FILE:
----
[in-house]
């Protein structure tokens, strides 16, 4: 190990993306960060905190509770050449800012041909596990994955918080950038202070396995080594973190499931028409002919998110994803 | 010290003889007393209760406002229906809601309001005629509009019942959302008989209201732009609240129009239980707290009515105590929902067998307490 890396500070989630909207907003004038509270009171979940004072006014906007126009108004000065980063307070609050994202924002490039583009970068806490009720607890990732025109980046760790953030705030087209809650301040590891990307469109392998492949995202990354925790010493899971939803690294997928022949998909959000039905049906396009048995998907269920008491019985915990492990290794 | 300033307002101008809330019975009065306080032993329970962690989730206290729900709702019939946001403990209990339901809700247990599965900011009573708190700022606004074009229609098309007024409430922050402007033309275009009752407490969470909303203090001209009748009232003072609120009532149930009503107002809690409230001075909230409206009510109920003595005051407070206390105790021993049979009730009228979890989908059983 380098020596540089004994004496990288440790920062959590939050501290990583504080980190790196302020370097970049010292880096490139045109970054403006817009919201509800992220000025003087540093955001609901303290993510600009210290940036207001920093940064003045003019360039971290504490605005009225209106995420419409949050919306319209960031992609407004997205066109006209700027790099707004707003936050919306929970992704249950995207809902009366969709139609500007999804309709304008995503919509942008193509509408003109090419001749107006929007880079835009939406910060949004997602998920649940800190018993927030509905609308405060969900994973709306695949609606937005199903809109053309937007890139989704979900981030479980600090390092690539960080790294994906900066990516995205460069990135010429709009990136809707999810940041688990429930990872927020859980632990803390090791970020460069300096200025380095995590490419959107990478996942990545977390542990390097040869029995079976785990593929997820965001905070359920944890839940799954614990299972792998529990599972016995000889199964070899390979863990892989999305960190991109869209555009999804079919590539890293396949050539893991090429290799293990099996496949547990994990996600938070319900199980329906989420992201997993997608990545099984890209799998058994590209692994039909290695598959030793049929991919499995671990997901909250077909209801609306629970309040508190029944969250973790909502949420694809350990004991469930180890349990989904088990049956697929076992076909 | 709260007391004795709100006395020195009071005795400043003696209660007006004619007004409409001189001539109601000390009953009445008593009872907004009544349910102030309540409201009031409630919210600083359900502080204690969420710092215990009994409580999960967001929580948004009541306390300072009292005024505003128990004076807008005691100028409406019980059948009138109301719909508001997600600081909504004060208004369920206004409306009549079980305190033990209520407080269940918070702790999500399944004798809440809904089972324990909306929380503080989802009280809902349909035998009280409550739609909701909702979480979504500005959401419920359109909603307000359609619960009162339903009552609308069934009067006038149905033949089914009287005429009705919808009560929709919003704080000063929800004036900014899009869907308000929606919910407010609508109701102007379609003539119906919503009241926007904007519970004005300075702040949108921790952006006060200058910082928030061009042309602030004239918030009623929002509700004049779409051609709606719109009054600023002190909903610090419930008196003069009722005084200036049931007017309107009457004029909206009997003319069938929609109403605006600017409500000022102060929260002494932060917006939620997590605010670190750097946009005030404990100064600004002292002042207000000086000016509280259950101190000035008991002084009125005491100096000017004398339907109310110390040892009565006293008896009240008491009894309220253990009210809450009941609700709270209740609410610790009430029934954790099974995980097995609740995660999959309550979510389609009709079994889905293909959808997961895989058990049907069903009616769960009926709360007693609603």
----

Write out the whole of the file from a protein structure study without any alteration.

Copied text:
[in-house]
């Protein structure tokens, strides 16, 4: 190990993306960060905190509770050449800012041909596990994955918080950038202070396995080594973190499931028409002919998110994803 | 010290003889007393209760406002229906809601309001005629509009019942959302008989209201732009609240129009239980707290009515105590929902067998307490 890396500070989630909207907003004038509270009171979940004072006014906007126009108004000065980063307070609050994202924002490039583009970068806490009720607890990732025109980046760790953030705030087209809650301040590891990307469109392998492949995202990354925790010493899971939803690294997928022949998909959000039905049906396009048995998907269920008491019985915990492990290794 | 300033307002101008809330019975009065306080032993329970962690989730206290729900709702019939946001403990209990339901809700247990599965900011009573708190700022606004074009229609098309007024409430922050402007033309275009009752407490969470909303203090001209009748009232003072609120009532149930009503107002809690409230001075909230409206009510109920003595005051407070206390105790021993049979009730009228979890989908059983 380098020596540089004994004496990288440790920062959590939050501290990583504080980190790196302020370097970049010292880096490139045109970054403006817009919201509800992220000025003087540093955001609901303290993510600009210290940036207001920093940064003045003019360039971290504490605005009225209106995420419409949050919306319209960031992609407004997205066109006209700027790099707004707003936050919306929970992704249950995207809902009366969709139609500007999804309709304008995503919509942008193509509408003109090419001749107006929007880079835009939406910060949004997602998920649940800190018993927030509905609308405060969900994973709306695949609606937005199903809109053309937007890139989704979900981030479980600090390092690539960080790294994906900066990516995205460069990135010429709009990136809707999810940041688990429930990872927020859980632990803390090791970020460069300096200025380095995590490419959107990478996942990545977390542990390097040869029995079976785990593929997820965001905070359920944890839940799954614990299972792998529990599972016995000889199964070899390979863990892989999305960190991109869209555009999804079919590539890293396949050539893991090429290799293990099996496949547990994990996600938070319900199980329906989420992201997993997608990545099984890209799998058994590209692994039909290695598959030793049929991919499995671990997901909250077909209801609306629970309040508190029944969250973790909502949420694809350990004991469930180890349990989904088990049956697929076992076909 | 709260007391004795709100006395020195009071005795400043003696209660007006004619007004409409001189001539109601000390009953009445008593009872907004009544349910102030309540409201009031409630919210600083359900502080204690969420710092215990009994409580999960967001929580948004009541306390300072009292005024505003128990004076807008005691100028409406019980059948009138109301719909508001997600600081909504004060208004369920206004409306009549079980305190033990209520407080269940918070702790999500399944004798809440809904089972324990909306929380503080989802009280809902349909035998009280409550739609909701909702979480979504500005959401419920359109909603307000359609619960009162339903009552609308069934009067006038149905033949089914009287005429009705919808009560929709919003704080000063929800004036900014899009869907308000929606919910407010609508109701102007379609003539119906919503009241926007904007519970004005300075702040949108921790952006006060200058910082928030061009042309602030004239918030009623929002509700004049779409051609709606719109009054600023002190909903610090419930008196003069009722005084200036049931007017309107009457004029909206009997003319069938929609109403605006600017409500000022102060929260002494932060917006939620997590605010670190750097946009005030404990100064600004002292002042207000000086000016509280259950101190000035008991002084009125005491100096000017004398339907109310110390040892009565006293008896009240008491009894309220253990009210809450009941609700709270209740609410610790009430029934954790099974995980097995609740995660999959309550979510389609009709079994889905293909959808997961895989058990049907069903009616769960009926709360007693609603």